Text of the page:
Tuesday, April 8, 2014


This book was my recommendation and if you didn't care for it, I apologize.  I knew nothing about the book, only that it was on just about every list.  The book title refers to someone who has lived in America and returned to Nigeria.  I had read her first book and liked her writing. If your eyes glazed over at 400 pages (or less), I'm sorry but - I really loved it.  There I said it.

I think we had an outstanding discussion on a book that will most likely show up college recommended reading lists for years to come, and those classes will give the book more then 90 minutes of their time.

The book at its basest level was about racism.  We felt that Adiche clearly had race in her mind when she started to write.  The characters, and there were many - almost too many - brought faces and feelings to the experience.  She wrote that race is not about biology, it's about sociology.  We saw racial prejudice in Nigeria, the UK and the US and we grew to care about the characters. Maureen said that she recently read a piece saying that fiction is what you read to feel the experience. Snobbish readers who say they only read nonfiction miss out.

We liked Obinze and felt he was a kind man.  None of us understood why Ifem (saving vowels and misspellings) broke all ties with him over the event with the tennis coach.  Someone said that she was self-sabotaging. Mary reminded us that she was depressed, whether she wanted to call it that or not.  She had run out of money and simply could not get a job.  It's easy to be critical but her circumstances were extraordinary.  I had a hard time liking her after she broke up with both Blaine and Curt, but then later wanted to keep them on the string.  Angela said she felt the same.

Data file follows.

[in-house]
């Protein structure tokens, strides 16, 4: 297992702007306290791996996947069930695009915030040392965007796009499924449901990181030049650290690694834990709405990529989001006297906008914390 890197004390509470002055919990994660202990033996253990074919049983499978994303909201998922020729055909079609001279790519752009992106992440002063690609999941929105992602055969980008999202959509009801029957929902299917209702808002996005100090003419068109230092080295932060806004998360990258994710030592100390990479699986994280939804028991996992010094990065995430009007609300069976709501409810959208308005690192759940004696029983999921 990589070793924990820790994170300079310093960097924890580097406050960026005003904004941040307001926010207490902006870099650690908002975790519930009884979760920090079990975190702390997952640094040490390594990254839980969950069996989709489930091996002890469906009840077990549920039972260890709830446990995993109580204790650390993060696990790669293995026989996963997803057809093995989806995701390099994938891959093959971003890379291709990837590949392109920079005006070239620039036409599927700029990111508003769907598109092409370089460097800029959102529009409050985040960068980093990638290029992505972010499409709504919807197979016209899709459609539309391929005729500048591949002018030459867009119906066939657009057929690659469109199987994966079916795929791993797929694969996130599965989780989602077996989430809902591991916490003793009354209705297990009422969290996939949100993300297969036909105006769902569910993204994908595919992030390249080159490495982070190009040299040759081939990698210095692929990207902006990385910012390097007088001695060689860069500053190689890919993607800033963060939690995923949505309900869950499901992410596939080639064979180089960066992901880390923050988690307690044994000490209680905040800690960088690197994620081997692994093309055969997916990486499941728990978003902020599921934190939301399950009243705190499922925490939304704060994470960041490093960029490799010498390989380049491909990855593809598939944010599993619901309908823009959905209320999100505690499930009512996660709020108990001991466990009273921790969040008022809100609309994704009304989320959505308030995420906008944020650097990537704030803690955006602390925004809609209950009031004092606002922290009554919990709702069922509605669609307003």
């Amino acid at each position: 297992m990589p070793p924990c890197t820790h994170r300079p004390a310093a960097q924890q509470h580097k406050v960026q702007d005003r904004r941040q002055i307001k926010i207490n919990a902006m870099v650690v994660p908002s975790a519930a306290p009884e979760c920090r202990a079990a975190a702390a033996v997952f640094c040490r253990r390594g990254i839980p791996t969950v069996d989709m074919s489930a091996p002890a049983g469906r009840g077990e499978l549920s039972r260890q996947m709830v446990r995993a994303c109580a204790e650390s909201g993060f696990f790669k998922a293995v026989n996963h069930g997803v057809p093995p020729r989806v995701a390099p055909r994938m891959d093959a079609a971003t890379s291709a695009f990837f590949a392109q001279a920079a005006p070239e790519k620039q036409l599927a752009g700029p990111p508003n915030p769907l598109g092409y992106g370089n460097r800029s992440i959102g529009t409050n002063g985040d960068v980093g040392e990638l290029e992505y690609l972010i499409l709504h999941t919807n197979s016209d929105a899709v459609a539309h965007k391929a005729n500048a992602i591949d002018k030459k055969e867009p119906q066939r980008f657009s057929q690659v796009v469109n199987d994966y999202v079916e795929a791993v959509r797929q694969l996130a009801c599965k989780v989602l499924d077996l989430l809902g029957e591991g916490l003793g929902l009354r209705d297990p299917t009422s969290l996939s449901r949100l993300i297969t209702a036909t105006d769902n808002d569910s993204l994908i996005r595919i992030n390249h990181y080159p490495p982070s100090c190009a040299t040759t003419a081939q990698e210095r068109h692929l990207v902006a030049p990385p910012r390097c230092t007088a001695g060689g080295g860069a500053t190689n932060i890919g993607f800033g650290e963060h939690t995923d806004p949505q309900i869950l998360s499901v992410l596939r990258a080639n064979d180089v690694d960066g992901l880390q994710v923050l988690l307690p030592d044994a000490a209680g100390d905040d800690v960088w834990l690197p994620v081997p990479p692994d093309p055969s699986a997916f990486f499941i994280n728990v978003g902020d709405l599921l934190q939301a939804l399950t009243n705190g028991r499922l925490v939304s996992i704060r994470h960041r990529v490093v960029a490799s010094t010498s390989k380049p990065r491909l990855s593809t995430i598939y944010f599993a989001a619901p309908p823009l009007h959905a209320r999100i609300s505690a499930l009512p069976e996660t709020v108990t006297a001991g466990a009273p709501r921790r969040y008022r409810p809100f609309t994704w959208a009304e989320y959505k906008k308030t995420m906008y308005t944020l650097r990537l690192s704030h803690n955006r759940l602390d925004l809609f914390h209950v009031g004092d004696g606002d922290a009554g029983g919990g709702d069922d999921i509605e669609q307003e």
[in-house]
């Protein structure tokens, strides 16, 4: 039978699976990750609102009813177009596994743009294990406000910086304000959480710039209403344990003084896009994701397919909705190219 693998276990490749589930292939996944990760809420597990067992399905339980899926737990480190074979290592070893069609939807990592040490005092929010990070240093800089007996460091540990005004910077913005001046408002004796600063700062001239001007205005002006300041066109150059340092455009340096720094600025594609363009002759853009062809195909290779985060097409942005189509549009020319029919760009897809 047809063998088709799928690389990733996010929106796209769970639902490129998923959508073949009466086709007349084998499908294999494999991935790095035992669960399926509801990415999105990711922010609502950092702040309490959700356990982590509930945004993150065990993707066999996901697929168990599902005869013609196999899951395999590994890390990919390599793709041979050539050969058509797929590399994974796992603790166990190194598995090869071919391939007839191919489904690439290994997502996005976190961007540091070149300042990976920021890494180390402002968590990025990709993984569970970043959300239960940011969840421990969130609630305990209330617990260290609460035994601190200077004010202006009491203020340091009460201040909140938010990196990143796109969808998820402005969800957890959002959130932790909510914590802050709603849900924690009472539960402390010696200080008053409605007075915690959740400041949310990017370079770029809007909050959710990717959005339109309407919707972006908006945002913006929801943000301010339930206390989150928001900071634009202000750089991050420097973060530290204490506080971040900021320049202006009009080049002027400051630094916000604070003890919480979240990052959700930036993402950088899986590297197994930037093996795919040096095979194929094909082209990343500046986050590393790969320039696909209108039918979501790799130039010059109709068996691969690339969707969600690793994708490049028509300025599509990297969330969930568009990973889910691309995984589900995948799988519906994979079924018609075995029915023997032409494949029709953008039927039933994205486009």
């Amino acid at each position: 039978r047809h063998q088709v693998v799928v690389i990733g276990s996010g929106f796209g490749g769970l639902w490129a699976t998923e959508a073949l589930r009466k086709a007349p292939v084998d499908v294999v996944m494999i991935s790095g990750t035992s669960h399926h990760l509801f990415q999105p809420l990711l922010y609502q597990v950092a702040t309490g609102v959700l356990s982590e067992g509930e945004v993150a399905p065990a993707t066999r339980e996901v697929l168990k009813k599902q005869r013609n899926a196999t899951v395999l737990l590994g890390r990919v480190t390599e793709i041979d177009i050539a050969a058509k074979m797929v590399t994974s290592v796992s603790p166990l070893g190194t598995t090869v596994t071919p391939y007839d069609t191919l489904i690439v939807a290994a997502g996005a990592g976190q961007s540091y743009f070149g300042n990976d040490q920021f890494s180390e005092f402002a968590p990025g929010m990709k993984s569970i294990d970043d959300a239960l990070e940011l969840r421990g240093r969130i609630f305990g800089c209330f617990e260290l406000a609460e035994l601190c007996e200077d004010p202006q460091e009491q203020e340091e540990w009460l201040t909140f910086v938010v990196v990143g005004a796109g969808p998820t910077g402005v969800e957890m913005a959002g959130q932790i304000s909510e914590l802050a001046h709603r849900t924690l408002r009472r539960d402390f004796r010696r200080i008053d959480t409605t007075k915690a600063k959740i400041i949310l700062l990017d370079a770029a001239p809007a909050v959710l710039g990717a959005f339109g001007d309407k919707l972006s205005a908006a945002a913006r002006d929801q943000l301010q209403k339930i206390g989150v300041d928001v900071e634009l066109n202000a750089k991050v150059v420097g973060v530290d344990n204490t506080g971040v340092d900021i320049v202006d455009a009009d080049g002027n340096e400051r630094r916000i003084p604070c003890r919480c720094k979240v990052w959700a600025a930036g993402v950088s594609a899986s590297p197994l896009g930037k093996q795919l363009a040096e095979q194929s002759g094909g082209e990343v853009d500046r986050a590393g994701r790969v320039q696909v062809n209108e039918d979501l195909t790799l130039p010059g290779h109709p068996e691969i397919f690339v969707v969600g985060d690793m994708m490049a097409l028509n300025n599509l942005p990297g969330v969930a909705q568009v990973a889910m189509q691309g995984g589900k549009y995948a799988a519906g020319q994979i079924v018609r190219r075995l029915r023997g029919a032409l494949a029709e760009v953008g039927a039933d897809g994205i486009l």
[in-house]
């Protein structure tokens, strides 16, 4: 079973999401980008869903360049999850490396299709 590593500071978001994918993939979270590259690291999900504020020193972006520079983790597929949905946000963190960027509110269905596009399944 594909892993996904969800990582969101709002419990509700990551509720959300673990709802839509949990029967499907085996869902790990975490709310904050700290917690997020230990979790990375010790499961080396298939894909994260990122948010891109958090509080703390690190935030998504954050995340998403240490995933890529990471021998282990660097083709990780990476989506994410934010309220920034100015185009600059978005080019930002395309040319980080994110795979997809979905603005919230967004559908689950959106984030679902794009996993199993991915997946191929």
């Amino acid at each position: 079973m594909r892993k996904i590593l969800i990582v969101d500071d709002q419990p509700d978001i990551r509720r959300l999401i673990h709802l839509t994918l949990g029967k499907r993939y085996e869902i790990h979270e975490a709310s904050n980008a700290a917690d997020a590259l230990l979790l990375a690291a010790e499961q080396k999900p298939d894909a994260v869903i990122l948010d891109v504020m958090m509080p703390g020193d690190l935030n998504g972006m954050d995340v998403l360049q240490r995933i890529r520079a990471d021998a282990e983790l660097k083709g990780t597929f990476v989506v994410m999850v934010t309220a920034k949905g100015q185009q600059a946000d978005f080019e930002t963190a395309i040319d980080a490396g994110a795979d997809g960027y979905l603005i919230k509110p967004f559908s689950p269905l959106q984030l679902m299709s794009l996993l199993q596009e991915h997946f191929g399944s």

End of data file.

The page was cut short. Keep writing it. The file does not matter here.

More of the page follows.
We were fortunate that both Peggy and Mary have experiences in Africa and helped us see the circumstances more clearly.  Mary talked about how important education was and how families would invest everything to make sure their children had good schooling.  Peggy said it's caste system, much like India.  The landlord didn't want to rent to Ifem because she was Igbo and her hair wrapper's boyfriend wouldn't marry her because she was Igbo.  Adiche wrote that lighter skinned Nigerians had better opportunities.

Angela both said they learned a lot from the book.  She admitted that she hadn't necessarily liked it but was glad she had read it, though she found Ifem spoiled.  Kareen said she hadn't finished it - wasn't sure she would.  Joanne appreciated seeing a different side of Nigerian culture other than the home of the "scam."  Peggy said that she felt that the tone was one of loneliness and discontent.

We talked a lot about Ifem's blog. Mary said that if you flipped through it you'd get a nice synthesis of the book and it's intended message, that of a non-American Black on race.  It's impossible to cover all the points of this nearly 600-page book here, but Adiche touched on many:  the self-satisfied smug rich white Americans and their favorite African charities, what it's like to have a President who looks like you, the issues Black women have with hair styles, Whites who pretend to not notice skin color, the difficultly of a minority teen to fit in, and well - you know.

The conclusion was wide open.  Diana said - you just don't know. And we don't.  Will Ifem sabotage the relationship like others in her past, destroying a family in the process, or is this the thing that she's been missing and trying to get back all along?  We'll never know.

Our March meeting was the last before Carolyn moved away so I took pictures.  I'd like to periodically do this so can have a record of our group.  We've been together for a long time.

1 comment:

  1. Sharon, I'm so glad you suggested this book, I didn't know who had recommended it. I enjoyed it on many levels and found myself thoughtfully re-reading most of her blog posts. I always enjoy a book that makes me think in a new way. Thanks Mary